Tuesday, 16 February 2021
While hairdressers reopened last weekend, several politicians and experts have already made suggestions about possible next steps in the process of lifting Belgium’s lockdown measures.
As Belgium’s coronavirus infection and hospitalisation figures are decreasing slowly and the vaccination campaign is picking up steam, conversation have turned to which measures could be relaxed next, and when.
The government is not going to work on a calendar, but on a programme of reopenings, according to Federal Economy Minister Pierre-Yves Dermagne.
“Sector by sector, activity by activity, we want to be able to set a course and give prospects,” he told RTBF on Monday. “We will now have to work in phases. We already know that we have a first date on 1 March, with the reopening of the contact trades other than hairdressers.”
In the runup to the Consultative Committee, the authorities also want to work out creative, original protocols in a whole series of sectors for a safe, step-by-step reopening, according to him.
Dermagne also said that he and his party (the Francophone socialist PS), want to prioritise young people. “In universities and colleges, we want to give students the opportunity to physically return to class on campuses.”
He also stressed that it is “important to see what can be done for the cultural professions,” adding that with the arrival of spring, some more activities should be possible.
“Initially, all outdoors probably, but also allowing cultural and artistic activity to regain a place in society,” Dermagne added.
“We are aware of the growing exasperation with the measures, and of the distress of young people,” Federal Minister for Pensions and Social Integration Karine Lalieux said on Walloon radio, adding that “The efforts required are very hard, but it is to regain our freedoms.”
Lalieux is hoping for relaxations to the measures in April, but also stated that she cannot give a date. “We are going to move towards relaxing rules at the same rate as we are going to vaccinate the most vulnerable,” she said.
“I really hope that in the month of April, we can catch our breath again, especially with the better weather. I hope that at least the terraces of cafés and bars can be open,” Lalieux said, adding that Belgium is not experiencing a third wave, “unlike other European countries.”
According to the leader of the Francophone liberal MR party, Georges-Louis Bouchez, the reopening of the country’s restaurants should be the first relaxation to come.
After the reopening of the hairdressers last weekend, Bouchez’ priority is to let the other people in contact professions get back to work. “Then, we will wait two or three weeks to see what the impact of that is, and then we can focus on the restaurants,” he told the Sudpresse newspapers on Monday.
“We are considering a reopening in the spring,” he said. “And spring, it starts on 21 March,” said Bouchez.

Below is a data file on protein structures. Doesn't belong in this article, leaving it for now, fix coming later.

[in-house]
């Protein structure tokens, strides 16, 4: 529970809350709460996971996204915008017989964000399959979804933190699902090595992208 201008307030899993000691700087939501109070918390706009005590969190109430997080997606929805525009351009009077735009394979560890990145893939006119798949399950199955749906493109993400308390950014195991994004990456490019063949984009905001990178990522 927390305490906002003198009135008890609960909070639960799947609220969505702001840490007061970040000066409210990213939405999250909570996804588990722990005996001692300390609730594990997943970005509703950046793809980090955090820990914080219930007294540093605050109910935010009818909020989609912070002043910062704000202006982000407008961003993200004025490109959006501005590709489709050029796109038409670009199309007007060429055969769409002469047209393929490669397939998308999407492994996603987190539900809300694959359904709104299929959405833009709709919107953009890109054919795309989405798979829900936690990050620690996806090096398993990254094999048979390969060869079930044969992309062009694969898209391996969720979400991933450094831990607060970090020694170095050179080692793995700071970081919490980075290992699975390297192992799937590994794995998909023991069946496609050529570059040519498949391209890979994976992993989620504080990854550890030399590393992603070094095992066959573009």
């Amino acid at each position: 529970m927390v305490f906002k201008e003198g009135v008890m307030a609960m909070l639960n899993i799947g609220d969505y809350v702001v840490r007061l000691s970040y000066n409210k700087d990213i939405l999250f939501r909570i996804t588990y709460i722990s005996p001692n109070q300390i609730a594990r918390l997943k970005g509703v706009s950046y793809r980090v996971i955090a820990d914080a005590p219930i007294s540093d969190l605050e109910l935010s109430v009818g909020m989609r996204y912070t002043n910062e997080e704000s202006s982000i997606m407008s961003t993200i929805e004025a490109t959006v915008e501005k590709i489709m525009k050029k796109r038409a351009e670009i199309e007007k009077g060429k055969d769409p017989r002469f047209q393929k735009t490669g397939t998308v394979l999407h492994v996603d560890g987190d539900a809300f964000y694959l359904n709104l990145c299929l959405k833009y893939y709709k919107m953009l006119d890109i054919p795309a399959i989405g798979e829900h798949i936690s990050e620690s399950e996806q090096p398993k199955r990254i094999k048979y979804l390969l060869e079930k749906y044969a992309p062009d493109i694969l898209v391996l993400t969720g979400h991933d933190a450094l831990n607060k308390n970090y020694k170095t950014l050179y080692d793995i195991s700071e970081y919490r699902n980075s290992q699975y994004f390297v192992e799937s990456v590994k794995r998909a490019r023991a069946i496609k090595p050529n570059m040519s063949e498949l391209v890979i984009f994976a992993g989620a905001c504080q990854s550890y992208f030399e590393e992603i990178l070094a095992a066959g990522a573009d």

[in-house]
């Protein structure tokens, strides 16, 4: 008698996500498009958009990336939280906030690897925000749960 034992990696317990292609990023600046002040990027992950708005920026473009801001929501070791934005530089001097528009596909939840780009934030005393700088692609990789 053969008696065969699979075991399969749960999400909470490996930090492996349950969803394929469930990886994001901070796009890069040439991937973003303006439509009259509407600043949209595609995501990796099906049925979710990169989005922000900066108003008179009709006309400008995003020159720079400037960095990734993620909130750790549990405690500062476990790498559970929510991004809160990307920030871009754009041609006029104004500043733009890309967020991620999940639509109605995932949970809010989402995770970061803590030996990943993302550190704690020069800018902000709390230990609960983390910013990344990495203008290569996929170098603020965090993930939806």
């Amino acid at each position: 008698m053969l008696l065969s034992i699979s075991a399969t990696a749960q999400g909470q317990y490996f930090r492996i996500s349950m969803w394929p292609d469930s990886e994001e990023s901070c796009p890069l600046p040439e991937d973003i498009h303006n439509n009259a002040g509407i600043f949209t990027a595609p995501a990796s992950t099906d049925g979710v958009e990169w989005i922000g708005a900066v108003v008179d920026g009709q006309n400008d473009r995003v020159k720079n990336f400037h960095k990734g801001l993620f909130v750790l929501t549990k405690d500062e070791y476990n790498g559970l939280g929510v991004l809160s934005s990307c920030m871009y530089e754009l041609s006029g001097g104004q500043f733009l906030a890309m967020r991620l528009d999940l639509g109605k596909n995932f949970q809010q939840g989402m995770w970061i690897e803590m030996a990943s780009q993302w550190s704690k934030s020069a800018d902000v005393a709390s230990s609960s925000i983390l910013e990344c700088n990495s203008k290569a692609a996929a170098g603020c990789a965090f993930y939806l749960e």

Even though Belgium’s ban on non-essential travel to and from the country was recently extended until 1 April, Walloon Minister-President Elio Di Rupo said that it could be lifted before that.
“The measure was taken to avoid seeing our fellow citizens go on winter sports holidays, with the consequences that we experienced last year,” explained Di Rupo, adding that the situation will be re-evaluated on 26 February.
“I do not exclude the ban being lifted. But it could remain ‘strongly recommended’ not to go abroad,” he said.
However, while several experts – including interfederal Covid-19 spokesperson Steven Van Gucht – have repeatedly stressed that Belgium can be proud of its figures, they remain very cautious about possible relaxations in the near future.
“There will come a time when it will be possible to either open the restaurants, or resume cultural life, or let the sports competitions resume, or allow people to welcome guests into their homes,” virologist Marc Van Ranst told Het Laatste Nieuws this weekend.
“However, we can only authorise one relaxation at the start, so we will have to choose,” he said, adding this will be a difficult political decision.
“The government will decide which comes first: go to a bar again, or visit grandma,” Van Ranst said, adding that it is difficult to put a date forward, mainly because of the new coronavirus variants.
“One thing is certain: at the moment, it is absolutely still too dangerous to relax,” he said. “And that is what the GEMS experts told the government.”
French-speaking epidemiologist Marius Gilbert shares Van Ranst’s opinion, who told Le Soir that deconfinement in May is a “realistic” scenario, depending on the progress of the country’s vaccination campaign.
“The transmission is at a stable level for the moment,” he said. “It would be more comfortable to deconfine if the figures are decreasing, so we would have a certain leeway.”
Like Van Ranst, Gilbert stressed that lifting the measures has to be done in “an extremely gradual manner. Whenever we are going to deconfine something, do it with great caution.”
Belgium’s Consultative Committee will meet again on Friday 26 February, where a roadmap on how to handle the following phases of the pandemic – taking into account the number of infections, hospitalisations and deaths, as well as the vaccinations – will be discussed.
The measures for the hospitality industry, the culture and events sector, and the sports and activities sectors will be on the agenda, according to Flemish Minister-President Jan Jambon. “However, that does not mean that any relaxations will automatically be possible from then on.”
The Brussels Times